The Curiosity rover has found more evidence that Mars was once a wet planet in the form of a kind of rock that usually forms out of drying mud. After spotting a pattern of cracks that usually forms when mud dries, the Curiosity team had the rover backtrack to a location called Squid Cove. The mud in this cove is believed to have dried approximately three billion years ago, forming Squid Cove’s current mudstone formations. Mudstone is a type of sedimentary rock that forms from drying mud with sediment mixed in.
Curiosity’s Mastcam spotted a pattern of polygons measuring about ½ to 1 inch across and outlined by ridges. The cracks may have filled with sediment and mud that were delivered by wind activity and dried. Layers of rock, sediment and mud formed over these sediment-filled cracks and provided enough pressure to turn the material in the cracks into rock. Then the overlaying material eroded away, revealing the sediment-filled cracks as a series of ridges. The results are evidence of a dry period in between wetter periods that may have included lakes.
Like We Really Need More Evidence of Water, Right?
LOL, right. This isn’t even the first time that Curiosity has discovered evidence of past water activity on Mars. It has found mudstone above its current location at Squid Cove and additional evidence of ancient lakes in the area while exploring older rock layers. This is simply proof that the lake may have partially or completely dried out and then refilled at some point in the distant past.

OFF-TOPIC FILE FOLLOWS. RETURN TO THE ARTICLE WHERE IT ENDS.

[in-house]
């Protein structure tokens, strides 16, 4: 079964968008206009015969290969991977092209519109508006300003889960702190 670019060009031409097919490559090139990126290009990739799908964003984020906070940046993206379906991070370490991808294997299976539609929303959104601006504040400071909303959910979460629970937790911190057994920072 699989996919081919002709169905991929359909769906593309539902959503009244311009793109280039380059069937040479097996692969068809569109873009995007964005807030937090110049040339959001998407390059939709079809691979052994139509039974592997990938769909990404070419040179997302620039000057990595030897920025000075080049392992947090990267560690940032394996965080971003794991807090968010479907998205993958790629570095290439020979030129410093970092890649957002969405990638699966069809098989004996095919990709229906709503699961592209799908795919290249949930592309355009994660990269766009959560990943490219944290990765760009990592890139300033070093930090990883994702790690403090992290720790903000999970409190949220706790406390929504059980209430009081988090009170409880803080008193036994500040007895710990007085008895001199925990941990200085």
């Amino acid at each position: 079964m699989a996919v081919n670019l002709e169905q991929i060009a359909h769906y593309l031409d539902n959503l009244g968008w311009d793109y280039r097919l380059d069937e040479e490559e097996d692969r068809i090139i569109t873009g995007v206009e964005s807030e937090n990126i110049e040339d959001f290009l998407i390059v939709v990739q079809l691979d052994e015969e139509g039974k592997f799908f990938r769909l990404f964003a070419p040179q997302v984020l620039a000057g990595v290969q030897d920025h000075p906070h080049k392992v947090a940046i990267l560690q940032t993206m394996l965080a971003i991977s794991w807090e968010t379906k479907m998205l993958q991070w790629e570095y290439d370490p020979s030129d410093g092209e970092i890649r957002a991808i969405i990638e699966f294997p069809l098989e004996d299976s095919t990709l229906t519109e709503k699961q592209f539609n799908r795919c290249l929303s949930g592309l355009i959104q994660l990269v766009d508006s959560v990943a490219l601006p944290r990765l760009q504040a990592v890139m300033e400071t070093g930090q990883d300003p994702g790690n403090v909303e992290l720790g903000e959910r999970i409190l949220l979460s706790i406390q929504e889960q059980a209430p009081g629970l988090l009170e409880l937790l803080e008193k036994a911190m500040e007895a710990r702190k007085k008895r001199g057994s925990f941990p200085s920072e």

Could There Still Be Water?
The short answer is, “Yes.” The long answer is that Curiosity recently discovered evidence of an underground reservoir of liquid water under Gale Crater. Previous evidence had pointed to the idea that any water remaining on Mars would be in the form of permafrost mixed into the Martian regolith.
The liquid water under the surface is probably mixed with a type of salt called calcium perchlorate, which lowers the freezing temperature of water. The resulting brine is probably too salty to safely drink without distilling out the salt first. If Mars had conditions friendlier toward life, such as less radiation, a thicker atmosphere and warmer temperatures, some halophiles may be able to survive in the brine. However, any life on Mars is believed to have died out one billion years ago.
Much of Mars’ ancient water is believed to have evaporated when it began losing its atmosphere. Signs of ancient water activity remain in geological structures like the mudstones in Squid Cove.